Flagship Romance on Victory, Loss, and Magic

It’s difficult to find a silver lining with a hurricane bearing down. Sitting alone in an empty apartment, Shawn Fisher, one half of the harmonic duo Flagship Romance, was struggling to cope with the anxiety that only a category four hurricane can bring. He needed a task, something to occupy his restless mind and calm his fraying nerves that shivered with the howling wind. He decided to write.

“Up until that point, I’d had little moments where I would talk about my anxiety in song form, but that was a moment for me. I was having a panic attack, and it was the final straw. ‘Okay, I’m telling the world. This is just me laying it all out there,’ but I never thought it would become a song. It was more of an exercise for me to cope and get over this hurdle I was facing,” he says. “Jordyn came home and I played it for her, and she was like, ‘No, this is going on the record.’”

The record is Tales From the Self-Help Section, a collection of 11 deeply personal tracks written by Fisher and his wife and creative partner Jordyn Jackson celebrating life’s sweeping victories, punishing losses, and all the magic in between. It also details the struggle to stay present and shines a light on the fight against anxiety and depression. It’s a lesson in fearlessness wrapped up in a sophisticated, multi-dimensional musical offering.

‘Nemesis’, written as Hurricane Matthew hovered dangerously close to the coastline, found its rightful home among the beautifully layered songs on Tales from the Self-Help Section. It served as a cathartic tool for Fisher in his battle against depression and anxieties, and it extends a message of hope to anyone fighting similar wars. “I stare at the ceiling, I stare at my phone, I stare in the mirror, I’m lonely but never alone.”

“Before the record was released, we’d have a lot of people come up and say, ‘Hey, I deal with the same thing, and the way you presented it in such a snarky, almost sarcastic way really helps me put my own anxiety and depression into perspective,” says Fisher. “As much as it kills me to see anybody else who deals with anxiety or depression, solidarity is the strongest thing. To know that there’s someone out there who presents it without a stigma attached or who can cope with it and create something powerful with it has been inspiring to a lot of people.” Flagship Romance teamed up with friend, multi-instrumentalist and producer Lucio Rubino at his studio, The Fish Tank Recordings in St. Augustine to record Tales From the Self-Help Section. It was an invaluable, if not transformative, experience.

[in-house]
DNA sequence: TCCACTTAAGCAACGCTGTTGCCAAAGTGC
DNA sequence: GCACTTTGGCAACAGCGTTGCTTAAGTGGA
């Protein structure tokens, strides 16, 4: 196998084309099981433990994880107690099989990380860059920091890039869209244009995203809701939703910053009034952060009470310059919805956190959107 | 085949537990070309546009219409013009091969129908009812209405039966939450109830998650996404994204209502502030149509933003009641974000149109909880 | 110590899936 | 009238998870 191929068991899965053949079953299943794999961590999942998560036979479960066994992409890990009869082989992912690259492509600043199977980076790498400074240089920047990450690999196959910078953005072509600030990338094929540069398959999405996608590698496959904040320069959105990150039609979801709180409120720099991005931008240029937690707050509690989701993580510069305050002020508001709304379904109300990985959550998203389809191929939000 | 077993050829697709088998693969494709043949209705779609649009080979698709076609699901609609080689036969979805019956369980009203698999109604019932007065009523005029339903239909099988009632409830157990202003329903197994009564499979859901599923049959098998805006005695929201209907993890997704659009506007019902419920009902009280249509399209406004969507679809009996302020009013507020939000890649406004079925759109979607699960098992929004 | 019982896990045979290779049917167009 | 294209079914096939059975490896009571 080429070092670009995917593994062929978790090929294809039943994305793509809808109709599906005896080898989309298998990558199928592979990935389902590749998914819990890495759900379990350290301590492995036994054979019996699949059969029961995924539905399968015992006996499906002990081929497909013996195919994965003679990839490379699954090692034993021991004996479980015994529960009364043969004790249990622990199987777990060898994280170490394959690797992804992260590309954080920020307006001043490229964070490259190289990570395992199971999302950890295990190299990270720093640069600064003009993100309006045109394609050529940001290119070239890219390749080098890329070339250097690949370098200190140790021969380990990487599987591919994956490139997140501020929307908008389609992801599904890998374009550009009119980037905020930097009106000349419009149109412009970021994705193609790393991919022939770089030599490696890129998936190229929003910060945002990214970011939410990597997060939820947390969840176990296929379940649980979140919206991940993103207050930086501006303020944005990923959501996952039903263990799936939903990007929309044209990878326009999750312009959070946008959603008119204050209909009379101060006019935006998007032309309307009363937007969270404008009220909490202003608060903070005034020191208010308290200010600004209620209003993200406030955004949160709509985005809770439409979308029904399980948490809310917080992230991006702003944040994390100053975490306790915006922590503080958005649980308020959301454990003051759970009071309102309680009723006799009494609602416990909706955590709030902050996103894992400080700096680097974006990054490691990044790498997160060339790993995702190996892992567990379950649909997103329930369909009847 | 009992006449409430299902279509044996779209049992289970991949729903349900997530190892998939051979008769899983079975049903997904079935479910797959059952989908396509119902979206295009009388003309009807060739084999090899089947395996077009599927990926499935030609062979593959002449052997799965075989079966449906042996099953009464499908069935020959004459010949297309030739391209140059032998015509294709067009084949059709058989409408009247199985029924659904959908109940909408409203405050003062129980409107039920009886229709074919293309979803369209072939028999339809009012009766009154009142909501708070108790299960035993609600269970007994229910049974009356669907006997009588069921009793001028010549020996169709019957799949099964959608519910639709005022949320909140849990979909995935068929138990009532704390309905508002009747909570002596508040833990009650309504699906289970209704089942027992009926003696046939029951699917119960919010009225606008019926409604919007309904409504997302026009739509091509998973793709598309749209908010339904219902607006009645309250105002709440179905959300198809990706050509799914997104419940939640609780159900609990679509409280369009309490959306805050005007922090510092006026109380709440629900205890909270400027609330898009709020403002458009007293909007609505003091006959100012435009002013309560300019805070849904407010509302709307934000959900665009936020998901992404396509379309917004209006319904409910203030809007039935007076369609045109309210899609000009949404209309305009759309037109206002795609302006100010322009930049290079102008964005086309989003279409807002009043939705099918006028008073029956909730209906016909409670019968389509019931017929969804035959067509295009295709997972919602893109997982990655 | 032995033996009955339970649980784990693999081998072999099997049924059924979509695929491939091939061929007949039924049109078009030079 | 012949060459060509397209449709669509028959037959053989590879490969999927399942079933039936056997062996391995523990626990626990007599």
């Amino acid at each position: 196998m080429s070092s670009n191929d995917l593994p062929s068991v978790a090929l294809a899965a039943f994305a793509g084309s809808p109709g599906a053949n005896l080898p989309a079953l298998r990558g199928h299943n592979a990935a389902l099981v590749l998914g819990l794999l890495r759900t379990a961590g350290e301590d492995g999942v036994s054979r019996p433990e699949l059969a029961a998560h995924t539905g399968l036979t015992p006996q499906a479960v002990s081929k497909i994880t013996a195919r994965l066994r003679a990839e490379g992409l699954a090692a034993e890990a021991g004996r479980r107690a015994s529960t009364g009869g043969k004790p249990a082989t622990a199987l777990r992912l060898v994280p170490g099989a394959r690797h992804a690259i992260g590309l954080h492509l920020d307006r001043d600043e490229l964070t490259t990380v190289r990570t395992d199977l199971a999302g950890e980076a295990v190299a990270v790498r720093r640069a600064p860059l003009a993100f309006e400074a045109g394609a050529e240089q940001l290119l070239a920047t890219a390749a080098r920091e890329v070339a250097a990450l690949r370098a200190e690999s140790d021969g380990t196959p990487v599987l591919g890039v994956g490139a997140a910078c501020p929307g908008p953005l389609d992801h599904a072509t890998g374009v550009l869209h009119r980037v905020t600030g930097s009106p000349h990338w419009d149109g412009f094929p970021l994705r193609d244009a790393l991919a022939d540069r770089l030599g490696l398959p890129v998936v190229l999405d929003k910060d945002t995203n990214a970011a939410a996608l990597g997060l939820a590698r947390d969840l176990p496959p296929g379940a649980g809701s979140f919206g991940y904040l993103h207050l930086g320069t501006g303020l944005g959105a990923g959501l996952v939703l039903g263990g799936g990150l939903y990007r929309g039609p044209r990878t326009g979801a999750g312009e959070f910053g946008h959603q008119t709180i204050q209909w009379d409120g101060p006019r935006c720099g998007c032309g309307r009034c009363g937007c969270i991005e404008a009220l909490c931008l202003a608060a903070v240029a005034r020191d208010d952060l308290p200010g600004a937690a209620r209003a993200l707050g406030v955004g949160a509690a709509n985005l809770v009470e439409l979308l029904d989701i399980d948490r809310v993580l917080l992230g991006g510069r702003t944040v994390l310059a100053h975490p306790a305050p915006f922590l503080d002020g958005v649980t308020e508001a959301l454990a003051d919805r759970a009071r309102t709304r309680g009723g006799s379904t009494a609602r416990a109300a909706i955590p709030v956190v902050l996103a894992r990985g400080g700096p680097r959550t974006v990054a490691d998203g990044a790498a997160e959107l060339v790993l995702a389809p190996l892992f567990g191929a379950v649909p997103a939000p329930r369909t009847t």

“Lou has always been a friend of ours and we’ve always hung out, but this was the first full project that we’d done together, and it was the exact right person to handle us at the right time. We didn’t want to do another record where it was just us and a guitar. We wanted to do something that was a little more fleshed out, but we also didn’t want to go crazy. Lou was the perfect person to handle us with kid gloves and expand our sound but also be super respectful of where we came from and what we want the focus of it to be. We had the best time and I certainly feel that the energy in the record is reflective of the fun we had with Lou making the album.”

The album photos taken by Jacksonville-based photographer Miguel Emmanuelli with design by artist Brian Manley of Fun With Robots Design, Co. visually portray the back and forth battles that happen with anxiety and depression. “Typically, we put on a smile to mask the appearance of not having it together, especially when around other people. With this album cover, we wanted our outward appearance to portray that serious demeanor, while on the inside showing that by allowing love, compassion, and acceptance, you can handle any curveball thrown your way. The splash of color further adds to that narrative.”

Flagship Romance, Photo by Miguel Emmanueli
Photo by Miguel Emmanueli

Tales From The Self-Help Section is a silver lining for the disenfranchised. With Fisher’s strong musicianship and Jackson’s delicate, airy vocals, the record is a source of light. It champions hope where it’s lost, light where it’s dark, and transparency where walls once stood.

“Sometimes we’ll sing ‘Nemesis’ and it will be a soulful, successful night, but then it’ll be three or four in the morning and the anxiety will just kick in and I’ll just shoot out of bed,” he says. “It’s almost like my anxiety is like, ‘Look man, you gotta stop talking about me because I’m going to come back twice as strong and I’m going to knock you right on your ass.’ It’s a powerful thing, but also with as much good energy behind this record, I feel like sometimes my anxiety is just waiting around the corner to jump me.”